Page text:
Attempts to exploit a recently patched vulnerability in the Drupal content management system (CMS) were spotted by researchers shortly after someone published a proof-of-concept (PoC) exploit.
In late March, Drupal developers rolled out an update to address CVE-2018-7600, a highly critical remote code execution flaw that can be exploited to take full control of a site. The security hole affects Drupal 6, 7 and 8, and patches have been released for each of the impacted versions – Drupal 6 is no longer supported since February 2016, but a patch has still been created.
Experts warned at the time that exploitation of the vulnerability, dubbed Drupalgeddon2, was imminent. However, it took roughly two weeks for a proof-of-concept (PoC) exploit to become publicly available.
Researchers at Check Point and Drupal experts at Dofinity worked together to uncover the vulnerability and on Thursday they published a detailed technical analysis.
“In brief, Drupal had insufficient input sanitation on Form API (FAPI) AJAX requests,” they explained in a post on the Check Point blog. “As a result, this enabled an attacker to potentially inject a malicious payload into the internal form structure. This would have caused Drupal to execute it without user authentication. By exploiting this vulnerability an attacker would have been able to carry out a full site takeover of any Drupal customer.”
Shortly after Check Point and Dofinity published their analysis, Vitalii Rudnykh published a PoC on GitHub for “educational or information purposes,” which others confirmed to be functional. Once the PoC was made public, Sucuri and the SANS Internet Storm Center started seeing attempts to exploit Drupalgeddon2.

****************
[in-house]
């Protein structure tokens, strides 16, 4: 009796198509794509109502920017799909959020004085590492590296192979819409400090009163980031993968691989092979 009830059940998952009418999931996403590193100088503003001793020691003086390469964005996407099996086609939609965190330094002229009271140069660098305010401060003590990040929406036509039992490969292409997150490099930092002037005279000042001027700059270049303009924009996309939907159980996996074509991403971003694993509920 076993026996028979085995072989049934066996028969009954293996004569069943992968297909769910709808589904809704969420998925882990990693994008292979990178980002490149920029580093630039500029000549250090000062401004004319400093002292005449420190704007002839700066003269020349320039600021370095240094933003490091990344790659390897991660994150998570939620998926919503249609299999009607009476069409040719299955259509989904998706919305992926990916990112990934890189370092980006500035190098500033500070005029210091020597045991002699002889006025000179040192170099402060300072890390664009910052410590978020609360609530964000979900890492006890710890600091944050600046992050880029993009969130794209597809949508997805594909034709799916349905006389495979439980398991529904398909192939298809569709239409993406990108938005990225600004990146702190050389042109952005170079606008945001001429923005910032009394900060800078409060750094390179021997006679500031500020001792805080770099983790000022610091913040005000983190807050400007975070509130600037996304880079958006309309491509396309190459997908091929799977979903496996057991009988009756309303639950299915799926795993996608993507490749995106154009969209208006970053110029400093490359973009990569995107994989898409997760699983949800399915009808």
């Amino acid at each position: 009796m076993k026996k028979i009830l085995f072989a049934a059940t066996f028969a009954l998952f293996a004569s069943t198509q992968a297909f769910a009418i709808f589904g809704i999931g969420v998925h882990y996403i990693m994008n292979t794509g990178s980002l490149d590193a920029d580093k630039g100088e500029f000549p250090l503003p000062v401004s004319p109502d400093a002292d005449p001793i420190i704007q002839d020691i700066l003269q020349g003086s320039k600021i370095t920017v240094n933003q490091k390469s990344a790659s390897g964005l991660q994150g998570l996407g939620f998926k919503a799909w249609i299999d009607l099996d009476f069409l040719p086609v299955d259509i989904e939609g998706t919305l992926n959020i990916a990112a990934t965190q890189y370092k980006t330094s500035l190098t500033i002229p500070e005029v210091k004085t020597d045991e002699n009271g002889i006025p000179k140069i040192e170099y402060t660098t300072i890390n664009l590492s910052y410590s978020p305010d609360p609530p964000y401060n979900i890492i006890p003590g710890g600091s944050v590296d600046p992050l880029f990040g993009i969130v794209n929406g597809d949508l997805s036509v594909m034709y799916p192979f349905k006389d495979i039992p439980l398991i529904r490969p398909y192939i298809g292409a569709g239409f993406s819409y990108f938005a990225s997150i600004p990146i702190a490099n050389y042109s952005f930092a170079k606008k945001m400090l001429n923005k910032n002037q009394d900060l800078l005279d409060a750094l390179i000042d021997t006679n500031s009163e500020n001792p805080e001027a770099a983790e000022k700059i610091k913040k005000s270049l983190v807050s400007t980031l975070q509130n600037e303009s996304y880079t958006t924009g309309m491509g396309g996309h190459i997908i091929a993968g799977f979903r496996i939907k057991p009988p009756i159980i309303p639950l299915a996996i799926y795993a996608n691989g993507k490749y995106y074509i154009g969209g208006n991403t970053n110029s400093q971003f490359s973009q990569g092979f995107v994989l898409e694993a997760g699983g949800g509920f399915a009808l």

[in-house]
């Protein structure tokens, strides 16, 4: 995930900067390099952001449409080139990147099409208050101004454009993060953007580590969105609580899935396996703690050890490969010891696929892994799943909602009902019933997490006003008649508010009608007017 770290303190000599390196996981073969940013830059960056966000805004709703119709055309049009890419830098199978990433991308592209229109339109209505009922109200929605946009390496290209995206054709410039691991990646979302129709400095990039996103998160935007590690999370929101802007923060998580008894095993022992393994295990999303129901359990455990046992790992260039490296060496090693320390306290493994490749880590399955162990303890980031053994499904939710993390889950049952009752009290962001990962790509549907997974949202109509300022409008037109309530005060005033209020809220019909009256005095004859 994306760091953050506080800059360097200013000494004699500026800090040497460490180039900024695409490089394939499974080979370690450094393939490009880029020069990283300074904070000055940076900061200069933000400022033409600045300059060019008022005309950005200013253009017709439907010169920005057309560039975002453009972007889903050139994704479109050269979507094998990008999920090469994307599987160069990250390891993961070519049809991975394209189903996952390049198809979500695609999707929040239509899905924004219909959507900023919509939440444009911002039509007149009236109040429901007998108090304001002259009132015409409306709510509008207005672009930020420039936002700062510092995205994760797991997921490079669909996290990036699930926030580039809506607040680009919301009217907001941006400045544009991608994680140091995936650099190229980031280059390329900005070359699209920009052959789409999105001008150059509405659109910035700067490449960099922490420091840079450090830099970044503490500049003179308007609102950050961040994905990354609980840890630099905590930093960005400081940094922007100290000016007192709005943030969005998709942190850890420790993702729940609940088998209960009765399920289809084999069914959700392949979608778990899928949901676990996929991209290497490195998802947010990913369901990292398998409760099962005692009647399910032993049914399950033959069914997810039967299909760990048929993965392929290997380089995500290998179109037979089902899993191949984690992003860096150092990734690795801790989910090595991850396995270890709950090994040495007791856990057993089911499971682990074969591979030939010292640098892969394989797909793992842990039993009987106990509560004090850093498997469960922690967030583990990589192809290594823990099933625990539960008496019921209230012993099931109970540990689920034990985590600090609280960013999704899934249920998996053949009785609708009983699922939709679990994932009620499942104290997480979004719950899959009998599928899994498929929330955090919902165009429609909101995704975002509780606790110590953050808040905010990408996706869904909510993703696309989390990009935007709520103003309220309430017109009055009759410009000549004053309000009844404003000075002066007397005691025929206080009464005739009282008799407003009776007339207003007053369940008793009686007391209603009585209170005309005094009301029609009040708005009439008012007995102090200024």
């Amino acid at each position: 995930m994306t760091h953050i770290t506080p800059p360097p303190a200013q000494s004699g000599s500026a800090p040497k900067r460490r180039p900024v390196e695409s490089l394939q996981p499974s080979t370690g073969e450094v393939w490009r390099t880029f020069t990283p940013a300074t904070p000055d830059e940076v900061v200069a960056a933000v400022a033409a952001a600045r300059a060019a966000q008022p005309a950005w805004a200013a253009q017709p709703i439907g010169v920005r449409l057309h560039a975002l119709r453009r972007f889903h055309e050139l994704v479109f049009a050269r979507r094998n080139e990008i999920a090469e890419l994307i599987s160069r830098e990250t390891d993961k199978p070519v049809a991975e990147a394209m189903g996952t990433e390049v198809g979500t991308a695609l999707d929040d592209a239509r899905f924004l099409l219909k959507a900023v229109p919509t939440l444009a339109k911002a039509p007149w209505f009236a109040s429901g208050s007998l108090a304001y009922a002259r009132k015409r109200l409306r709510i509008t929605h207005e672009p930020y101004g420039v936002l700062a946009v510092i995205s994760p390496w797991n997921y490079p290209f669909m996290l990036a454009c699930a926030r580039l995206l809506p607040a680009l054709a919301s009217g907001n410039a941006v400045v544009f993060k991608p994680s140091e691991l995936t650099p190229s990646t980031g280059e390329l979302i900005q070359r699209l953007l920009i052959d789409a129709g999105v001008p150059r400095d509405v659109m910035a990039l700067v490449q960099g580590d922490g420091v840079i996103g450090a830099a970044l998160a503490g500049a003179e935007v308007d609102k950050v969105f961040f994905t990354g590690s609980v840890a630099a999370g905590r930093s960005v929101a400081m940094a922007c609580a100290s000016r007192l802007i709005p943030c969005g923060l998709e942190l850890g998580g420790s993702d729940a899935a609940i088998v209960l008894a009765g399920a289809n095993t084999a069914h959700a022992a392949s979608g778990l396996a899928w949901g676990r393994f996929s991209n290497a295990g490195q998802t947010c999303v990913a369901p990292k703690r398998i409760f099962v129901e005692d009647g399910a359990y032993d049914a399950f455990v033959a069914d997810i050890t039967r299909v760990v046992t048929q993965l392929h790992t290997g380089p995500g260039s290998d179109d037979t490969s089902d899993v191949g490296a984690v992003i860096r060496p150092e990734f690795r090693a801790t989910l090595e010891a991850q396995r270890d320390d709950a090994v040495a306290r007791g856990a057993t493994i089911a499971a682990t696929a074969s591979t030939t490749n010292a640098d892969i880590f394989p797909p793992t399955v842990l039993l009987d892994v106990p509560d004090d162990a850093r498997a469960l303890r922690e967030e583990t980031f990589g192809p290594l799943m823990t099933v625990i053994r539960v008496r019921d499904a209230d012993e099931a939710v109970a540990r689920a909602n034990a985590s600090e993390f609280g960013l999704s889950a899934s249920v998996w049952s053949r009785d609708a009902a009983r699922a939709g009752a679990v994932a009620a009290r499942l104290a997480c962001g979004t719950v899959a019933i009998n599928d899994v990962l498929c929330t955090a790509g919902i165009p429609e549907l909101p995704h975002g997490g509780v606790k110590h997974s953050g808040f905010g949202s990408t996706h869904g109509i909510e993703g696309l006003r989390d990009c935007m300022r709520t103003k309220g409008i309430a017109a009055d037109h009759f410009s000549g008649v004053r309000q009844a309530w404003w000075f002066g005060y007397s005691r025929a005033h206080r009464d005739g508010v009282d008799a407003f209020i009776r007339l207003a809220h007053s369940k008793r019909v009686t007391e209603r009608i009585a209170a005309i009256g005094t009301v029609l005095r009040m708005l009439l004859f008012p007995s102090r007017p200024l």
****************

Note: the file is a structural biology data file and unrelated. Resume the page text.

At the time of writing, there are no reports of websites being hacked via CVE-2018-7600. Attackers are apparently scanning the web in search for vulnerable servers. The payloads spotted by SANS researchers use simple commands such as echo, phpinfo, whoami and touch.
Web security services, including Cloudflare’s Web Application Firewall (WAF), should be able to block attacks exploiting the vulnerability.
“The exploit attempts are currently arriving at a pretty brisk pace,” said ISC handler Kevin Liston. Sucuri founder and CTO Daniel Cid also warned that the number of exploit attempts is expected to grow.
The original Drupalgeddon vulnerability, disclosed in October 2014, was first exploited just 7 hours after a patch was released and it was leveraged by cybercriminals for at least another two years.